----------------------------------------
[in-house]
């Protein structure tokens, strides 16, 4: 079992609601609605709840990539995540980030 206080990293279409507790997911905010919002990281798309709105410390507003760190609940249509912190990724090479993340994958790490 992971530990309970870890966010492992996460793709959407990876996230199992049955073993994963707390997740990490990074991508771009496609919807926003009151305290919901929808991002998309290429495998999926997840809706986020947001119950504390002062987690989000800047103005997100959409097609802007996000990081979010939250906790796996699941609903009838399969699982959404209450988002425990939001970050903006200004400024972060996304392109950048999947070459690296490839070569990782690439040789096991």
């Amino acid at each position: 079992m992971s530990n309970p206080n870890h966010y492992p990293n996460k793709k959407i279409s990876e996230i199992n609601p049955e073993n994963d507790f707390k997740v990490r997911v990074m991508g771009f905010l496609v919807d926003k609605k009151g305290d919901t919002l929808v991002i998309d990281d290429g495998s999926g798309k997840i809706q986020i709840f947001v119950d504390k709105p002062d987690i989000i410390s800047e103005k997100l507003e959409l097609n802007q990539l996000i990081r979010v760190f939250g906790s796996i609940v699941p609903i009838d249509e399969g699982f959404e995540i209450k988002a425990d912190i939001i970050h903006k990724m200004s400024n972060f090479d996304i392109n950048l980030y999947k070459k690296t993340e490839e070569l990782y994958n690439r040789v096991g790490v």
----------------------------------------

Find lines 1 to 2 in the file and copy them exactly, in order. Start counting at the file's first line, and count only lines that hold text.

[in-house]
């Protein structure tokens, strides 16, 4: 079992609601609605709840990539995540980030 206080990293279409507790997911905010919002990281798309709105410390507003760190609940249509912190990724090479993340994958790490 992971530990309970870890966010492992996460793709959407990876996230199992049955073993994963707390997740990490990074991508771009496609919807926003009151305290919901929808991002998309290429495998999926997840809706986020947001119950504390002062987690989000800047103005997100959409097609802007996000990081979010939250906790796996699941609903009838399969699982959404209450988002425990939001970050903006200004400024972060996304392109950048999947070459690296490839070569990782690439040789096991």